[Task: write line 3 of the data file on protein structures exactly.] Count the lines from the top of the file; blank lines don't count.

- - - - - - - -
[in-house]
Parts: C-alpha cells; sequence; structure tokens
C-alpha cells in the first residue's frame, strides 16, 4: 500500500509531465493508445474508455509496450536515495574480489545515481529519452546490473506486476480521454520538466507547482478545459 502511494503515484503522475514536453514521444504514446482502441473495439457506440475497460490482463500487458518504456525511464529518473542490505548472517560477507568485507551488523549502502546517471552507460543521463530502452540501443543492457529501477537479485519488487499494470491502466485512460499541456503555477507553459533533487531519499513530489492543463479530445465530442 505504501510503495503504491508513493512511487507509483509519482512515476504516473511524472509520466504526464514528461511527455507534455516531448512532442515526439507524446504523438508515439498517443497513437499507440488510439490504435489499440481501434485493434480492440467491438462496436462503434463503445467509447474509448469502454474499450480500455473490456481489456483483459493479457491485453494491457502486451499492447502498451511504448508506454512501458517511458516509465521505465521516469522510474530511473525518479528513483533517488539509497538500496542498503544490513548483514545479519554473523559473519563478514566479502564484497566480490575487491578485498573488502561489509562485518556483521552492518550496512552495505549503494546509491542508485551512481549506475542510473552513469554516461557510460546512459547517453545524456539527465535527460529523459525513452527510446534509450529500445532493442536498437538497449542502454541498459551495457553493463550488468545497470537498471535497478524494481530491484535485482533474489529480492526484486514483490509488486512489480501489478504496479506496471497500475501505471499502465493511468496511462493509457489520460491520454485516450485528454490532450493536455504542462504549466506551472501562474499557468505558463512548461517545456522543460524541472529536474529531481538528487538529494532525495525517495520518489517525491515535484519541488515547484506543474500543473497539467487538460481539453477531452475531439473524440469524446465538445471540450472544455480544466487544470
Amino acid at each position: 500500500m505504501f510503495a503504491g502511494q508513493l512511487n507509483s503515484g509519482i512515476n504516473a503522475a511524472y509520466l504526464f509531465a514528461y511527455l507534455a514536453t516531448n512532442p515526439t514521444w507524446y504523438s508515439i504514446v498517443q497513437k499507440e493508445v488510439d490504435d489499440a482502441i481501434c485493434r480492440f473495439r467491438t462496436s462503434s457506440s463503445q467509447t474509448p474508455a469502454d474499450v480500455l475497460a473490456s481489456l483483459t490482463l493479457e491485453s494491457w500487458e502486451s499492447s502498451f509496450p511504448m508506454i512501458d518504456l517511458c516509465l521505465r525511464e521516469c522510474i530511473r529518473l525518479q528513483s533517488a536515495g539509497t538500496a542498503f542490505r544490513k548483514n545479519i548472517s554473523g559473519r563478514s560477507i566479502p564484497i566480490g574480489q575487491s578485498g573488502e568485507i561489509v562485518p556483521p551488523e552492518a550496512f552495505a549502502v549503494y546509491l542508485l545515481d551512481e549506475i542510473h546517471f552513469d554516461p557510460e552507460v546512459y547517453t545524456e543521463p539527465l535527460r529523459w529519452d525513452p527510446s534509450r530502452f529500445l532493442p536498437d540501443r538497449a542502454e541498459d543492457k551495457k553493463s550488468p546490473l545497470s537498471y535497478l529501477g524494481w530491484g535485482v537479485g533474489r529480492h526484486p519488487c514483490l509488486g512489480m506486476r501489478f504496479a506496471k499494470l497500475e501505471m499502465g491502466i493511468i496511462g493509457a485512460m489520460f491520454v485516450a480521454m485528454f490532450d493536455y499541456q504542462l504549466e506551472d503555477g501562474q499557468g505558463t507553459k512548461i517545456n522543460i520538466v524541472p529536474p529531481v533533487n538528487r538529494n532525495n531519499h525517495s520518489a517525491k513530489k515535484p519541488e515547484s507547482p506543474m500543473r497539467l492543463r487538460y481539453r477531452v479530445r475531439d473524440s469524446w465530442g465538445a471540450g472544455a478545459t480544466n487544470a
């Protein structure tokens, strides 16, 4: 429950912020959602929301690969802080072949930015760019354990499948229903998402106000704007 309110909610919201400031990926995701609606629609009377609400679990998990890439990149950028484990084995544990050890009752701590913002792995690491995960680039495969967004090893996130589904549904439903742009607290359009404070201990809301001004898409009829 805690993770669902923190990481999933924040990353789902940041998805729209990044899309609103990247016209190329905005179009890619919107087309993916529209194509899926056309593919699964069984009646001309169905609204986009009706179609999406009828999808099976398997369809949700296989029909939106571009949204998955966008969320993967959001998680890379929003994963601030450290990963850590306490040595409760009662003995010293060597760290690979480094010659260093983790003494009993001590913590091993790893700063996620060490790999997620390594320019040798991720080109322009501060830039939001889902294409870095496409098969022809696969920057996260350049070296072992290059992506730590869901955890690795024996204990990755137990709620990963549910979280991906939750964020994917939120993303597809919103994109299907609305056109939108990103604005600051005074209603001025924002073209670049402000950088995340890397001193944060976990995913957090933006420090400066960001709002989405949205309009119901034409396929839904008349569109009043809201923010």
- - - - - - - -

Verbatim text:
C-alpha cells in the first residue's frame, strides 16, 4: 500500500509531465493508445474508455509496450536515495574480489545515481529519452546490473506486476480521454520538466507547482478545459 502511494503515484503522475514536453514521444504514446482502441473495439457506440475497460490482463500487458518504456525511464529518473542490505548472517560477507568485507551488523549502502546517471552507460543521463530502452540501443543492457529501477537479485519488487499494470491502466485512460499541456503555477507553459533533487531519499513530489492543463479530445465530442 505504501510503495503504491508513493512511487507509483509519482512515476504516473511524472509520466504526464514528461511527455507534455516531448512532442515526439507524446504523438508515439498517443497513437499507440488510439490504435489499440481501434485493434480492440467491438462496436462503434463503445467509447474509448469502454474499450480500455473490456481489456483483459493479457491485453494491457502486451499492447502498451511504448508506454512501458517511458516509465521505465521516469522510474530511473525518479528513483533517488539509497538500496542498503544490513548483514545479519554473523559473519563478514566479502564484497566480490575487491578485498573488502561489509562485518556483521552492518550496512552495505549503494546509491542508485551512481549506475542510473552513469554516461557510460546512459547517453545524456539527465535527460529523459525513452527510446534509450529500445532493442536498437538497449542502454541498459551495457553493463550488468545497470537498471535497478524494481530491484535485482533474489529480492526484486514483490509488486512489480501489478504496479506496471497500475501505471499502465493511468496511462493509457489520460491520454485516450485528454490532450493536455504542462504549466506551472501562474499557468505558463512548461517545456522543460524541472529536474529531481538528487538529494532525495525517495520518489517525491515535484519541488515547484506543474500543473497539467487538460481539453477531452475531439473524440469524446465538445471540450472544455480544466487544470